Archive for the 'Determinants of Supply' Category

Apr 29 2008

Obama vs. McCain and Clinton on gas tax relief

As Clinton Seeks Gas Tax Break for Summer, Obama Says No – New York Times

Times are tough for American consumers. Rising food and fuel prices have increased the proportion of household incomes that must be allocated towards these two necessities, both for which demand is highly inelastic, meaning that as their prices rise, the quantity demanded by consumers remains relatively high.

In response to the pinching of Americans’ pocketbooks, two presidential candidates are advocating action at the federal level.

Senator Hillary Rodham Clinton lined up with Senator John McCain, the presumptive Republican nominee for president, in endorsing a plan to suspend the federal excise tax on gasoline, 18.4 cents a gallon, for the summer travel season.

Sounds like a good idea, right? If Americans are finding it burdensome to pay more at the pump, and the government can do something to relieve that burden, why shouldn’t they do it?

Let’s do a little calculation here: At 18.4 cents per gallon, how much per fill-up will Americans save?

I drive a ’94 Toyota pick-up, has a 15 gallon tank and gets notoriously poor mileage. I’ll save $2.76 per tank of gas I buy. I usually fill up my truck about once a week during the summer, meaning I’ll save that much each week. McCain wants to suspend the gas tax from Memorial Day until Labor Day, or for a total of about 12 weeks. If Clinton and McCain get their way, I could very well save as much as $33.12 this year! ASTOUNDING!! What a deal for Americans!

Clearly, repealing the gas tax will have only a minor impact on disposable incomes in America. Obama seems to understand this better than the other candidates:

Senator Barack Obama, Mrs. Clinton’s Democratic rival, spoke out firmly against the proposal, saying it would save consumers little and do nothing to curtail oil consumption and imports

Mr. Obama derided the McCain-Clinton idea of a federal tax holiday as a “short-term, quick-fix” proposal that would do more harm than good, and said the money, which is earmarked for the federal highway trust fund, is badly needed to maintain the nation’s roads and bridges.

The decision to suspend or not suspend federal gas taxes is essentially a cost-benefit decision. The benefit? Well, apparently around $30 per driver, or about half a tank of gas, compliments of the US government. The cost? Read on…

The highway trust fund that the gas tax finances provides money to states and local governments to pay for road and bridge construction, repair and maintenance. Mr. McCain and Mrs. Clinton propose to suspend the tax from Memorial Day to Labor Day, the peak driving season, which would lower tax receipts by roughly $9 billion and potentially cost 300,000 highway construction jobs, according to state highway officials.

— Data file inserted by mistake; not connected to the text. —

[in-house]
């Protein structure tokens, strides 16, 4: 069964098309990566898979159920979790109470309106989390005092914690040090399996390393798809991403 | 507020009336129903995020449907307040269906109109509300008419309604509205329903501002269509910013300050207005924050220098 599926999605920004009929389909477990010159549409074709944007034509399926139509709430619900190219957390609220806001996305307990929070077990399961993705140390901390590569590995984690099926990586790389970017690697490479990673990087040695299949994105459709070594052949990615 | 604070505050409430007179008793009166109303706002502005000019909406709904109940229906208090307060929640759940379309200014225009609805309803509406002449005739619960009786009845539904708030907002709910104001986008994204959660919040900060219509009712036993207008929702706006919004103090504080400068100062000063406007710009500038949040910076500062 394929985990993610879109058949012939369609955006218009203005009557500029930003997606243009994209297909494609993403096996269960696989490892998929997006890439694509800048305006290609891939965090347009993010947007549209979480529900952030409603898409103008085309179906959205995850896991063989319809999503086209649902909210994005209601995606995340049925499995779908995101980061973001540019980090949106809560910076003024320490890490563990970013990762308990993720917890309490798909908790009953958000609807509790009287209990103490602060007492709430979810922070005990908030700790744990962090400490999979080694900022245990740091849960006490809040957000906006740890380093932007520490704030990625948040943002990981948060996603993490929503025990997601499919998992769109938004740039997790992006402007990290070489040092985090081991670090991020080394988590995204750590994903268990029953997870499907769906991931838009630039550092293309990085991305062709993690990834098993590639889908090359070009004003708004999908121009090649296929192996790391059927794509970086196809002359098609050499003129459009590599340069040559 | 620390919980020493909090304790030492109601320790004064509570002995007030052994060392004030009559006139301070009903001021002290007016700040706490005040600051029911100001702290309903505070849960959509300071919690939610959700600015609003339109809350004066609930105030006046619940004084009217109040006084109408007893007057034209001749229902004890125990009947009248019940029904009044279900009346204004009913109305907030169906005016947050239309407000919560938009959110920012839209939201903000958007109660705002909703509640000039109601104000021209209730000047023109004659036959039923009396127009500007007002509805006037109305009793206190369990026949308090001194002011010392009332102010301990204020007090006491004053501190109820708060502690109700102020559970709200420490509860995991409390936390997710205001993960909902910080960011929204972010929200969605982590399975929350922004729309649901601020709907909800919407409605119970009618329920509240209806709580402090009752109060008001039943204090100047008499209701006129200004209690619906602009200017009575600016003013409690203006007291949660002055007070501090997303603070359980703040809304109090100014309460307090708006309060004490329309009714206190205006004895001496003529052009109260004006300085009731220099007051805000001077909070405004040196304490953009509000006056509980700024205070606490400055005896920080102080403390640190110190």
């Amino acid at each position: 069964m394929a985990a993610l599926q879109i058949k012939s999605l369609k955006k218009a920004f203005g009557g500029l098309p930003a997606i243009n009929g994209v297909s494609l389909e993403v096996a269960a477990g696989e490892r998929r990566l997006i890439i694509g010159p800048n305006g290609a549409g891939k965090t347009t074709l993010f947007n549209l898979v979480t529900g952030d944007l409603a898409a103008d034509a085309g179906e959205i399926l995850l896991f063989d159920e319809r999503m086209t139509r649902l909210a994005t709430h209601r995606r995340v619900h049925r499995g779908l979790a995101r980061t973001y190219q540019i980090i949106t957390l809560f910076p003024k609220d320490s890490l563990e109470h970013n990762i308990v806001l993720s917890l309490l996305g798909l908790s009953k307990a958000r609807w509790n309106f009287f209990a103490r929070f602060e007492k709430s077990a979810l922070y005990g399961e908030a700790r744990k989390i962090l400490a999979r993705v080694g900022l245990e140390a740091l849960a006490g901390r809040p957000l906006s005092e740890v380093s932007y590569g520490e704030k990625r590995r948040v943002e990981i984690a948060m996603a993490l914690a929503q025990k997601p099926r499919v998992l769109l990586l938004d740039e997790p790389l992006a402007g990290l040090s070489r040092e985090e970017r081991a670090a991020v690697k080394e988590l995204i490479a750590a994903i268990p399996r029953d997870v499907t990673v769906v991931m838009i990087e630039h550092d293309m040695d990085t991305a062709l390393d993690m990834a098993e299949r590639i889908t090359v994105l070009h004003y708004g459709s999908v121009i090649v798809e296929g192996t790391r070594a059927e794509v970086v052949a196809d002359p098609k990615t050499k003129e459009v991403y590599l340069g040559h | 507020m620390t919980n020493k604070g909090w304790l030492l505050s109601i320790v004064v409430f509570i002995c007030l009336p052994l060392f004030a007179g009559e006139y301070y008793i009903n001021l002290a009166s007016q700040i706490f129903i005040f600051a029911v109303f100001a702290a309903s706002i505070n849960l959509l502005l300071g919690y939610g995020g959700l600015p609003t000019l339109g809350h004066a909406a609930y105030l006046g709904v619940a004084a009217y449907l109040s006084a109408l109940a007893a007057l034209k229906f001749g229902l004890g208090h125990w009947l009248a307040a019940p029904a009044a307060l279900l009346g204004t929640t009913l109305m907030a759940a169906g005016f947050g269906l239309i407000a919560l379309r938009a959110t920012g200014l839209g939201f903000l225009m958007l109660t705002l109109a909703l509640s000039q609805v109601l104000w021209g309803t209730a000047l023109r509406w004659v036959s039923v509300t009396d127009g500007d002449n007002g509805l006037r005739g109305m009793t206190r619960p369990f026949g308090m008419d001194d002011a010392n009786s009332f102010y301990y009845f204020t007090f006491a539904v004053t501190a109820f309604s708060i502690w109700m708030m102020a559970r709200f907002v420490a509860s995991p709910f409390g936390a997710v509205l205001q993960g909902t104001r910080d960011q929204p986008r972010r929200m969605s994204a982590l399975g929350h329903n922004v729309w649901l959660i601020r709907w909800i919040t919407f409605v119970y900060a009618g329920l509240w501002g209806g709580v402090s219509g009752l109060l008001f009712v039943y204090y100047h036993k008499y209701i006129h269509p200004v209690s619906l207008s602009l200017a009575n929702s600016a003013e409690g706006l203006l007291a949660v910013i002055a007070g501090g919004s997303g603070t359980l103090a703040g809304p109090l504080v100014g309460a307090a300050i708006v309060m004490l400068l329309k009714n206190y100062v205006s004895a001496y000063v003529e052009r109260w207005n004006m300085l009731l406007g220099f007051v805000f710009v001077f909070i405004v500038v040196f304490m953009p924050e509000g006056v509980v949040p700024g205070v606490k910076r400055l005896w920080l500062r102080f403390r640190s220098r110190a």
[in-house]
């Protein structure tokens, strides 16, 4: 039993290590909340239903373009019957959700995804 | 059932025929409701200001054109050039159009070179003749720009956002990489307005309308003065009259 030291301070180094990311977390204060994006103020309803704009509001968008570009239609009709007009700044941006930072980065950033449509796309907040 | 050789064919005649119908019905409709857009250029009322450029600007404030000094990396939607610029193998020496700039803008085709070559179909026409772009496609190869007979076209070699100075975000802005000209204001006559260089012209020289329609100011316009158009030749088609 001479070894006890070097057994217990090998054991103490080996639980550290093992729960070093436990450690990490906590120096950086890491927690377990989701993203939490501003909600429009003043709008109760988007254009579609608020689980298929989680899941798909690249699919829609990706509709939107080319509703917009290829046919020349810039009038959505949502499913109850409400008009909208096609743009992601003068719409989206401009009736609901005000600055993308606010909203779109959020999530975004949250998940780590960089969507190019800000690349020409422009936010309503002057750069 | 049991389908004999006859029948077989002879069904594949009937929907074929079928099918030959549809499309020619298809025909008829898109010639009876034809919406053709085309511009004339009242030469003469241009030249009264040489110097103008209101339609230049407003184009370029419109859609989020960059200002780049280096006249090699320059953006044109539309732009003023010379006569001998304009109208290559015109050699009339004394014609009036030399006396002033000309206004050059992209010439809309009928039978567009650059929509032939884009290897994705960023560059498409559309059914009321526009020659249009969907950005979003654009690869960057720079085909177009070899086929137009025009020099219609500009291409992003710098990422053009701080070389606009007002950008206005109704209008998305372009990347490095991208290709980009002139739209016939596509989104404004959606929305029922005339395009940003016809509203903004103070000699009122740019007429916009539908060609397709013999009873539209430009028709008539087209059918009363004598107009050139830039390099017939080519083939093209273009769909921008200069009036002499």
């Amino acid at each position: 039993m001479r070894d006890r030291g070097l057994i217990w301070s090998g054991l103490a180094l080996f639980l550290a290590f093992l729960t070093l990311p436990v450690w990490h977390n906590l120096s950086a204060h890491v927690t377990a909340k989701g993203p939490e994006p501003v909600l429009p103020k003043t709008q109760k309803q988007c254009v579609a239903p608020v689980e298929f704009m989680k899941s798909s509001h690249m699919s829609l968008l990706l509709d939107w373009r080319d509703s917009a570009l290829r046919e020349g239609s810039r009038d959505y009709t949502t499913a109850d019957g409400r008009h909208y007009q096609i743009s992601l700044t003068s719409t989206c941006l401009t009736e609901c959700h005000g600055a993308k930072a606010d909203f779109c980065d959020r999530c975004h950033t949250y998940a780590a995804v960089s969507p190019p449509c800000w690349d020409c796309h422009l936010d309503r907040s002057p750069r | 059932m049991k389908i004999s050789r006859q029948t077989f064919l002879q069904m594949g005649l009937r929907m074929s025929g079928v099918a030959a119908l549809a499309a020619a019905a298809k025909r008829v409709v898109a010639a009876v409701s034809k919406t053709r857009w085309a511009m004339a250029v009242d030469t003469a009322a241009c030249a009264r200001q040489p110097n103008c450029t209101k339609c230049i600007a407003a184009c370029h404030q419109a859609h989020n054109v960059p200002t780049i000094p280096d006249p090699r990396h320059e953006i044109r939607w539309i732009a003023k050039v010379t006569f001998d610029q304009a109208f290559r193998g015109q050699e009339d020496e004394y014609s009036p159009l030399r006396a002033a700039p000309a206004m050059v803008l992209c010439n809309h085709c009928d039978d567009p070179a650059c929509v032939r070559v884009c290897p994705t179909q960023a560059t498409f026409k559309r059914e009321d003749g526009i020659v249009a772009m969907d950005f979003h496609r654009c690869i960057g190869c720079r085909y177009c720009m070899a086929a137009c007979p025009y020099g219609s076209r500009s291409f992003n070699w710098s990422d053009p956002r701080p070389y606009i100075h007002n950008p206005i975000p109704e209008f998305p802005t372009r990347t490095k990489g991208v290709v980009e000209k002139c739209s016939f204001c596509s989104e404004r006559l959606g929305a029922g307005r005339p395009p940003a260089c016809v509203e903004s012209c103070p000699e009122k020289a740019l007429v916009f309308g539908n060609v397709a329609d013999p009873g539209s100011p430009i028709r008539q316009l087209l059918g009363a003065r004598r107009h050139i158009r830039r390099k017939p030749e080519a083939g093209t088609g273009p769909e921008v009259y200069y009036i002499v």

There you have it; $9 billion dollars and hundreds of thousands of jobs that won’t be created in order to put half a tank of gas in each American’s car, which if you think about it, will only lead to Americans driving more this summer. Repealing the gas tax may actually induce Americans who weren’t planning road trips to go ahead and take one, increasing the overall demand for gas and driving the price up to the level it would have been with the tax.

And what about the much needed government revenue the tax creates? Hillary has another plan for recouping that loss:

Mrs. Clinton would replace that money with the new tax on oil company profits, an idea that has been kicking around Congress for several years but has not been enacted into law. Mr. McCain would divert tax revenue from other sources to make the highway trust fund whole.

Clearly, Mrs. Clinton needs a refresher course in basic microeconomics. If she had paid attention in AP Economics (did she even take AP Econ?), Clinton would know that a tax on producers of a highly inelastic good such as oil can be passed almost entirely onto the consumers. In this case, the oil companies, when faced with additional federal taxes on profits, will respond by restricting output, which reduces overall supply in oil market, raising the price of the main input for gasoline. Higher input costs for gasoline refineries will reduce overall supply of gasoline, increasing the price paid by consumers at the pump, negating any price-reduction induced by the suspension of the gas tax.